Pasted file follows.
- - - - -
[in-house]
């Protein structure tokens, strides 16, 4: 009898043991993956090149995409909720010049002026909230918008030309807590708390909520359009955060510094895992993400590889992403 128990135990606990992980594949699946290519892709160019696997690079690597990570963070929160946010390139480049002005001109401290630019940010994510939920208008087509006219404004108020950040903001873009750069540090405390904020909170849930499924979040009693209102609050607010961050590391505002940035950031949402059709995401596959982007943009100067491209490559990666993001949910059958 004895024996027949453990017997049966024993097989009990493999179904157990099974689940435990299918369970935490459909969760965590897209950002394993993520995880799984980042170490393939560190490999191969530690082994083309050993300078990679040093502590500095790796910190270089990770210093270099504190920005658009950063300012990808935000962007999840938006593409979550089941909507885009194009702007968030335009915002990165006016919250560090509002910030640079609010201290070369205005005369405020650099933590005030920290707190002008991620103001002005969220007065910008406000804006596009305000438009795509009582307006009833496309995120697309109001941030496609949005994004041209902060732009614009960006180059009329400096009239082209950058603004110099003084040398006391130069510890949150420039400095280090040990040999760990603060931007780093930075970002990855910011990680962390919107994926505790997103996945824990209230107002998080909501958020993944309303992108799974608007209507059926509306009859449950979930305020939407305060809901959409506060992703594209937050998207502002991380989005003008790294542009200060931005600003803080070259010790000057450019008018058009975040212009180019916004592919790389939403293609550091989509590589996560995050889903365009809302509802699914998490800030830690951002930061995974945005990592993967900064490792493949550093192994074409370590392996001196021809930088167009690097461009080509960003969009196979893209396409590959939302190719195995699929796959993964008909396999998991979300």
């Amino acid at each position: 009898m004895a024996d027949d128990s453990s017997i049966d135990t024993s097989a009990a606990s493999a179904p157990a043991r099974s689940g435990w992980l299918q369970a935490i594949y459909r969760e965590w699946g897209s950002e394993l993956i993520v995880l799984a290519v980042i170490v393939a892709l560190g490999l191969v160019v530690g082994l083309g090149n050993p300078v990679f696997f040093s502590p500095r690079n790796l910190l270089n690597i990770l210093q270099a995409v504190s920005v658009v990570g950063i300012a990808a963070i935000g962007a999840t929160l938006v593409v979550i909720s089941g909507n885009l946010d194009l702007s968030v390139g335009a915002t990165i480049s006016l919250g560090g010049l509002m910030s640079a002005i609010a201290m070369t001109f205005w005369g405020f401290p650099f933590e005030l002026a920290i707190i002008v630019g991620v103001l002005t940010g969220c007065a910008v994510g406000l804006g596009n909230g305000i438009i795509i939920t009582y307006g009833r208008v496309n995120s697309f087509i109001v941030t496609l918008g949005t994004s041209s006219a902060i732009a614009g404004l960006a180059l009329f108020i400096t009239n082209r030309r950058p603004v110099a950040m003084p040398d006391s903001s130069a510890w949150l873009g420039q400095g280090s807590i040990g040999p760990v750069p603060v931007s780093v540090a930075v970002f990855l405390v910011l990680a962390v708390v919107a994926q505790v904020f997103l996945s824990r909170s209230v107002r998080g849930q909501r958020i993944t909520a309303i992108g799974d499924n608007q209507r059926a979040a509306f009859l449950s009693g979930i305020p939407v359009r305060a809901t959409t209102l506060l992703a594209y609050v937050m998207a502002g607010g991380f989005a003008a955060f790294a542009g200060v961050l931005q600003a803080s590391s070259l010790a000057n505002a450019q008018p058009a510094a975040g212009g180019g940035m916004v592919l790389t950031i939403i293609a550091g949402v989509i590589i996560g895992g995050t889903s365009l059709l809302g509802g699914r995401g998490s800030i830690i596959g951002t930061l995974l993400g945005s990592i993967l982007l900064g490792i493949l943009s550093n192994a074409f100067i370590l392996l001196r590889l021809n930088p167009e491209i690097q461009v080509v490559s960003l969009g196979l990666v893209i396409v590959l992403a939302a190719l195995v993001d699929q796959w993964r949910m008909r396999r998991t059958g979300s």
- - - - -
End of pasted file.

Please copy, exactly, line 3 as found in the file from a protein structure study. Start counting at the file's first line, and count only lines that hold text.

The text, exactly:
């Amino acid at each position: 009898m004895a024996d027949d128990s453990s017997i049966d135990t024993s097989a009990a606990s493999a179904p157990a043991r099974s689940g435990w992980l299918q369970a935490i594949y459909r969760e965590w699946g897209s950002e394993l993956i993520v995880l799984a290519v980042i170490v393939a892709l560190g490999l191969v160019v530690g082994l083309g090149n050993p300078v990679f696997f040093s502590p500095r690079n790796l910190l270089n690597i990770l210093q270099a995409v504190s920005v658009v990570g950063i300012a990808a963070i935000g962007a999840t929160l938006v593409v979550i909720s089941g909507n885009l946010d194009l702007s968030v390139g335009a915002t990165i480049s006016l919250g560090g010049l509002m910030s640079a002005i609010a201290m070369t001109f205005w005369g405020f401290p650099f933590e005030l002026a920290i707190i002008v630019g991620v103001l002005t940010g969220c007065a910008v994510g406000l804006g596009n909230g305000i438009i795509i939920t009582y307006g009833r208008v496309n995120s697309f087509i109001v941030t496609l918008g949005t994004s041209s006219a902060i732009a614009g404004l960006a180059l009329f108020i400096t009239n082209r030309r950058p603004v110099a950040m003084p040398d006391s903001s130069a510890w949150l873009g420039q400095g280090s807590i040990g040999p760990v750069p603060v931007s780093v540090a930075v970002f990855l405390v910011l990680a962390v708390v919107a994926q505790v904020f997103l996945s824990r909170s209230v107002r998080g849930q909501r958020i993944t909520a309303i992108g799974d499924n608007q209507r059926a979040a509306f009859l449950s009693g979930i305020p939407v359009r305060a809901t959409t209102l506060l992703a594209y609050v937050m998207a502002g607010g991380f989005a003008a955060f790294a542009g200060v961050l931005q600003a803080s590391s070259l010790a000057n505002a450019q008018p058009a510094a975040g212009g180019g940035m916004v592919l790389t950031i939403i293609a550091g949402v989509i590589i996560g895992g995050t889903s365009l059709l809302g509802g699914r995401g998490s800030i830690i596959g951002t930061l995974l993400g945005s990592i993967l982007l900064g490792i493949l943009s550093n192994a074409f100067i370590l392996l001196r590889l021809n930088p167009e491209i690097q461009v080509v490559s960003l969009g196979l990666v893209i396409v590959l992403a939302a190719l195995v993001d699929q796959w993964r949910m008909r396999r998991t059958g979300s």